The incident need not even involve North Korea: to have a Japanese and American fleet in its waters is the stuff of nightmares for China. Nor is the success of sanctions assured even if the naval operation works.
Is China able or willing to seal its vast border with the country? What will be done if, for example, an Iranian 747 flies into Pyongyang? Will Mr Kim, a leader happy to accept the starvation of millions of his own people, be especially touched by their suffering if his stockpiles of lobster and cognac remain intact?
Also, keeping ships on station and on alert is an expensive business; the temptation for an intervention force to sail back to port after winning a few token concessions will be great.
But the ships must still be sent and British vessels must, if called for, be among them. We cannot have a repeat of the Lebanese situation, when fine words at the United Nations translated into embarrassingly low troop commitments.
Containing Mr Kim is not just about making sure that North Korea does not destabilise the international scene any further. It is about ensuring that other nations that might be tempted into nuclear adventurism see that there is effective punishment for defying the international order.
The lessons of North Korea will be learnt across the globe in Malaysia and Indonesia, in Egypt and Saudi Arabia, and, above all, in Iran. As a result, dealing with Mr Kim will be one of the most vital and delicate diplomatic and military tasks of the coming years. It will be a disgrace if Labour's neglect of our Armed Forces renders us unable to play our part.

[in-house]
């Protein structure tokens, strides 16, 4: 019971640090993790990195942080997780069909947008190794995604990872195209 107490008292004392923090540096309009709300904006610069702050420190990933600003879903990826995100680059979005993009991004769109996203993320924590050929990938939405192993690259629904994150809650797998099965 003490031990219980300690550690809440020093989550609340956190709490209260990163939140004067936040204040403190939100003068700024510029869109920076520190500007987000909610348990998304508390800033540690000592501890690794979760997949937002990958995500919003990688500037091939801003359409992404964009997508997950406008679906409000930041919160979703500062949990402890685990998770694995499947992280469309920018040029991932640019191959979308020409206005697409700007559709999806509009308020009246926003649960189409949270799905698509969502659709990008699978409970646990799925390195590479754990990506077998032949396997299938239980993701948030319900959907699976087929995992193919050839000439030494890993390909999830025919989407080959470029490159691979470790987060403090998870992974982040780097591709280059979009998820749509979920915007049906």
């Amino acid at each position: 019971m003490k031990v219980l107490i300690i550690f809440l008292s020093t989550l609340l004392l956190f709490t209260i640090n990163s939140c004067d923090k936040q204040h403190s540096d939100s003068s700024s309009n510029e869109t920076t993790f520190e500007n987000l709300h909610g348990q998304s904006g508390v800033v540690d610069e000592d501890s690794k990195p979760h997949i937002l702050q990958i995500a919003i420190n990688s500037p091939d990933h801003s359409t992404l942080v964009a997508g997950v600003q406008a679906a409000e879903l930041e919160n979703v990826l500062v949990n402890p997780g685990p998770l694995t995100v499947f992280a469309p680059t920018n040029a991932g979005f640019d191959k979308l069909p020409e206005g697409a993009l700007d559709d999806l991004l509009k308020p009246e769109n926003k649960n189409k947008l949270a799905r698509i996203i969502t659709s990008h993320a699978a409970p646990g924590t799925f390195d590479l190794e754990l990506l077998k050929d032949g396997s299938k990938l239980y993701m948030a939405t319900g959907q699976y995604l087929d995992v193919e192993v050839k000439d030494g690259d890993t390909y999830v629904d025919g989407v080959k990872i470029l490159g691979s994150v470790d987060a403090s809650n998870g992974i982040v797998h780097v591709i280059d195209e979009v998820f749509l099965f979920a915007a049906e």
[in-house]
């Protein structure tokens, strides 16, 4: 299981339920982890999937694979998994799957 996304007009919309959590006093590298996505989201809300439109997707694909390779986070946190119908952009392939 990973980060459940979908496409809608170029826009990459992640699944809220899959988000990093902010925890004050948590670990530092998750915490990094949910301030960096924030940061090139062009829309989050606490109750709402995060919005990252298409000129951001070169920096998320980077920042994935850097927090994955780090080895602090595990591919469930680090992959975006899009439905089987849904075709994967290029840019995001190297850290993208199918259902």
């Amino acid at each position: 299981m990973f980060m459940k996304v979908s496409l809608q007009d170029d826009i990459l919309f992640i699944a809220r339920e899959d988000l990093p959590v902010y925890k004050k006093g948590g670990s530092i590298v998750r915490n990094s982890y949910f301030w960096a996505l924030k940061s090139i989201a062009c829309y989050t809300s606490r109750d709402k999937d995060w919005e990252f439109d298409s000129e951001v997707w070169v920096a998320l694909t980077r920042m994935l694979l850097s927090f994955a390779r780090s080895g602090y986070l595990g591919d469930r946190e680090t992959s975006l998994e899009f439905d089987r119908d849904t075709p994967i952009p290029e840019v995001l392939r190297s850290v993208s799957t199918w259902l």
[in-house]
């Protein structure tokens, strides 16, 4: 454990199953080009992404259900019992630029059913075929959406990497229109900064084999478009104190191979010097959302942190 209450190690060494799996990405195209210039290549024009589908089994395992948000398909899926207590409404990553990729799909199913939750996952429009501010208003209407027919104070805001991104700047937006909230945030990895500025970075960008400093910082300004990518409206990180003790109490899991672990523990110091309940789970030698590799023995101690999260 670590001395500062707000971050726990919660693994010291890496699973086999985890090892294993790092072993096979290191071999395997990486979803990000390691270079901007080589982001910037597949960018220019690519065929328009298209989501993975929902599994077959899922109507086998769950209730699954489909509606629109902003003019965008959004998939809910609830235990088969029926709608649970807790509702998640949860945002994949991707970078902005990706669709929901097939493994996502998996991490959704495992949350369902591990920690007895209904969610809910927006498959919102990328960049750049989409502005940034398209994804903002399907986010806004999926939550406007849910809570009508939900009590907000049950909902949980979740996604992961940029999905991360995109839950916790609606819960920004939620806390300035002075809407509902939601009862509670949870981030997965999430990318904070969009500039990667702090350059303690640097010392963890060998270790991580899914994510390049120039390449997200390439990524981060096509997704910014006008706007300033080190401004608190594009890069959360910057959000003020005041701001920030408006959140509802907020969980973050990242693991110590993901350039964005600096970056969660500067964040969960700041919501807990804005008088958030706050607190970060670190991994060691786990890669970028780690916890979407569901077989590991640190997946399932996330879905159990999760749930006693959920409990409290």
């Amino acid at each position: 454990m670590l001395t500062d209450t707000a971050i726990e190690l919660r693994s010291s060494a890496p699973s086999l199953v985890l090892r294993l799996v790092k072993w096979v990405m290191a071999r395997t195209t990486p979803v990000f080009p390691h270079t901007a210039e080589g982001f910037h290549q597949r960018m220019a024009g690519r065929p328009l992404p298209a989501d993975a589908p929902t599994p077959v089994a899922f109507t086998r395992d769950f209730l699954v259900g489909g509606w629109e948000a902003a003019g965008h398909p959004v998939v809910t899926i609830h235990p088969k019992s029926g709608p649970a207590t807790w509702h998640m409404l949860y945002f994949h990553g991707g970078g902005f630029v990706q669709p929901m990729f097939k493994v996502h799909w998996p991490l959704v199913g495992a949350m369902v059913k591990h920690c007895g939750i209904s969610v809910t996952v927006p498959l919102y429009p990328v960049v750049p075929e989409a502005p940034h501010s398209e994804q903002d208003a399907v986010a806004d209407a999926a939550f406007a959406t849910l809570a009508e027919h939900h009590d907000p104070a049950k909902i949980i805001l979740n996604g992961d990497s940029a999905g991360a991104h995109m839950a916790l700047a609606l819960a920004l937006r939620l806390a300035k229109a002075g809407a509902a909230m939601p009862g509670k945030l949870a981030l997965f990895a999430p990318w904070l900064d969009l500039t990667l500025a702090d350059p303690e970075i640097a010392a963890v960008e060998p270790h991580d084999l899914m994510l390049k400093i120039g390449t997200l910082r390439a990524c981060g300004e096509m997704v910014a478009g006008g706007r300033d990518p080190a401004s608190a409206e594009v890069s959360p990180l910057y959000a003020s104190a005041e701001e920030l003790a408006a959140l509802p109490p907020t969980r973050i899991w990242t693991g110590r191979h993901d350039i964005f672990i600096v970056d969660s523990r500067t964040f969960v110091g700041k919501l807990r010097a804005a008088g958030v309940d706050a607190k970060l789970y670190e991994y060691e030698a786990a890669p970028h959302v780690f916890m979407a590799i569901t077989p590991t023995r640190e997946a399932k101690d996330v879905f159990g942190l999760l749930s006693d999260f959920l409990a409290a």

Wrong outfit. They're talking about the Royal Navy.
All we need from the RN is some of their stock of aerial-laid naval mines - enough to close NK ports to merchant shipping.
The resolution didn't authorize a blockade, although that would have been more fun.
NK doesn't have an army. They're not even an armed mob anymore. The ROK could conquer NK in six weeks without any help from America.
So in other words, blam, we're on our own.
Britannia's water broke?
Who said anything about calling it a blockade?
Britannia Rules Some of the Waves....
I think when you lay mines outside a nation's harbors, that's a blockade. Am I missing something?
Thanks. I'm a VICTIM of a fast read. LOL
North Korea has a massive army. That is where almost all of their food, fuel, and money goes to.
You and me both, brother.
Thanks for the heads-up. So they're trying to take the Royal Navy out of the equation with a few strategically placed "news" stories [aka the fevered fictions of the fearlessy facetious fourth-estaters]?
Same as a police action not being a war. Diplomacy is the art of lying for your country.
And the Chinese army reinforcements sent to Manchuria are only bank guards because they keep starving North Korean soldiers from crossing the Yalu, with weapons they've taken off base, to rob Manchurian banks so they can buy food.
What you call an army is three foodless days away from mutiny.
Idiots at the telegraph can't even get the most basic facts straight. The Kitty Hawk in NOT nuclear powered.